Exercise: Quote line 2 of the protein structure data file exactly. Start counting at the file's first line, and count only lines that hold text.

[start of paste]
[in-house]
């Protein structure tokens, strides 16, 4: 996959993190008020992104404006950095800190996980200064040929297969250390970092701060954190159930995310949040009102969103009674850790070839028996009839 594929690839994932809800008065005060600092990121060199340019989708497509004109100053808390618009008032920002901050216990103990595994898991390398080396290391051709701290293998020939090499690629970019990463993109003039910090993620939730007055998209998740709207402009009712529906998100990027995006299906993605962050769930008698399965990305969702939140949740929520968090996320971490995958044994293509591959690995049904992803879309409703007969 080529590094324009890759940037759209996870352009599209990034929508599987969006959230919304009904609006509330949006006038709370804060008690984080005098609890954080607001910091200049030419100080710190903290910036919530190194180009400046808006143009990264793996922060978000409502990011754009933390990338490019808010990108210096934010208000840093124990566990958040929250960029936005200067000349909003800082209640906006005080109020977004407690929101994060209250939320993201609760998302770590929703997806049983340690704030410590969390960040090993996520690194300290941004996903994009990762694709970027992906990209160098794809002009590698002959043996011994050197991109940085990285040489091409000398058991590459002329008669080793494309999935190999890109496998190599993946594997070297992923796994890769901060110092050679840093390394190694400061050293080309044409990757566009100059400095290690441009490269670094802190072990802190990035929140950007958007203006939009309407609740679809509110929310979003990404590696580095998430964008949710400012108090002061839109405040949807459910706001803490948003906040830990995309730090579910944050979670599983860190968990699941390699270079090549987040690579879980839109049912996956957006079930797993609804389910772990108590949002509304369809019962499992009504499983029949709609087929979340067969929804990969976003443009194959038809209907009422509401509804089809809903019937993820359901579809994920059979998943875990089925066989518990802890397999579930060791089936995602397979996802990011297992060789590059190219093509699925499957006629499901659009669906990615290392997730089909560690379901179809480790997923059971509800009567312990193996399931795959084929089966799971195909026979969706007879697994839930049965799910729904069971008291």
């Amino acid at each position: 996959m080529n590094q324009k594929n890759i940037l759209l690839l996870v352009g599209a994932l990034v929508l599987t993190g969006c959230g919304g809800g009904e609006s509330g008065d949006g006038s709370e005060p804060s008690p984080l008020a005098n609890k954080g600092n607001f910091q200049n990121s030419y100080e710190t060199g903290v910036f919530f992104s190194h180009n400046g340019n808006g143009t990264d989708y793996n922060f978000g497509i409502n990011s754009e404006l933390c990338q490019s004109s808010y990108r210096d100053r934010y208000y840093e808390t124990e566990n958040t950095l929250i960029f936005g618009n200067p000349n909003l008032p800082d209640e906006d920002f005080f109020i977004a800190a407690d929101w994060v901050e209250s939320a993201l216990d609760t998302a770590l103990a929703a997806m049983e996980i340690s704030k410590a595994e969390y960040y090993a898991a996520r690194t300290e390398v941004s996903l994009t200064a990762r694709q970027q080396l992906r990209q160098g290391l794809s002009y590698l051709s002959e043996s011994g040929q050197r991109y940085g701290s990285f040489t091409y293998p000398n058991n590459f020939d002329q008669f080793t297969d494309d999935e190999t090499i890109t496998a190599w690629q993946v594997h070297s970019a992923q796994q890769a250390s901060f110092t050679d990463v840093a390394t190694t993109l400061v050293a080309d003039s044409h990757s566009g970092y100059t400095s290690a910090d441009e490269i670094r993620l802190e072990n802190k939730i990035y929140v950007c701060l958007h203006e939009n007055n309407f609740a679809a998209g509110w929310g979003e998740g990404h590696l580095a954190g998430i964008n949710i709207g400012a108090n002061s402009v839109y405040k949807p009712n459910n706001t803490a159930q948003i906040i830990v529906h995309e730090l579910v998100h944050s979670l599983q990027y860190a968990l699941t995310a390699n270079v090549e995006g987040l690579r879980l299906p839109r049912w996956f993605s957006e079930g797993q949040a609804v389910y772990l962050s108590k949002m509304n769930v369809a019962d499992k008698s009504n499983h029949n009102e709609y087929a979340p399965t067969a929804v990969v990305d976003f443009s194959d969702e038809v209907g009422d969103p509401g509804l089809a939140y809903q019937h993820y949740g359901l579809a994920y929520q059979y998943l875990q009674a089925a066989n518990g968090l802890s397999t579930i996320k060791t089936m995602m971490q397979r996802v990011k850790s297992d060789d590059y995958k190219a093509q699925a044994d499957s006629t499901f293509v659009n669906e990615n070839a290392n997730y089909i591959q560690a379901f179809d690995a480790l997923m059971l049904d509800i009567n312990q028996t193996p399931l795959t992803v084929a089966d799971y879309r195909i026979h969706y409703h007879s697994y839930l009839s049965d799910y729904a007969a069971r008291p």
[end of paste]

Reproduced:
């Protein structure tokens, strides 16, 4: 996959993190008020992104404006950095800190996980200064040929297969250390970092701060954190159930995310949040009102969103009674850790070839028996009839 594929690839994932809800008065005060600092990121060199340019989708497509004109100053808390618009008032920002901050216990103990595994898991390398080396290391051709701290293998020939090499690629970019990463993109003039910090993620939730007055998209998740709207402009009712529906998100990027995006299906993605962050769930008698399965990305969702939140949740929520968090996320971490995958044994293509591959690995049904992803879309409703007969 080529590094324009890759940037759209996870352009599209990034929508599987969006959230919304009904609006509330949006006038709370804060008690984080005098609890954080607001910091200049030419100080710190903290910036919530190194180009400046808006143009990264793996922060978000409502990011754009933390990338490019808010990108210096934010208000840093124990566990958040929250960029936005200067000349909003800082209640906006005080109020977004407690929101994060209250939320993201609760998302770590929703997806049983340690704030410590969390960040090993996520690194300290941004996903994009990762694709970027992906990209160098794809002009590698002959043996011994050197991109940085990285040489091409000398058991590459002329008669080793494309999935190999890109496998190599993946594997070297992923796994890769901060110092050679840093390394190694400061050293080309044409990757566009100059400095290690441009490269670094802190072990802190990035929140950007958007203006939009309407609740679809509110929310979003990404590696580095998430964008949710400012108090002061839109405040949807459910706001803490948003906040830990995309730090579910944050979670599983860190968990699941390699270079090549987040690579879980839109049912996956957006079930797993609804389910772990108590949002509304369809019962499992009504499983029949709609087929979340067969929804990969976003443009194959038809209907009422509401509804089809809903019937993820359901579809994920059979998943875990089925066989518990802890397999579930060791089936995602397979996802990011297992060789590059190219093509699925499957006629499901659009669906990615290392997730089909560690379901179809480790997923059971509800009567312990193996399931795959084929089966799971195909026979969706007879697994839930049965799910729904069971008291």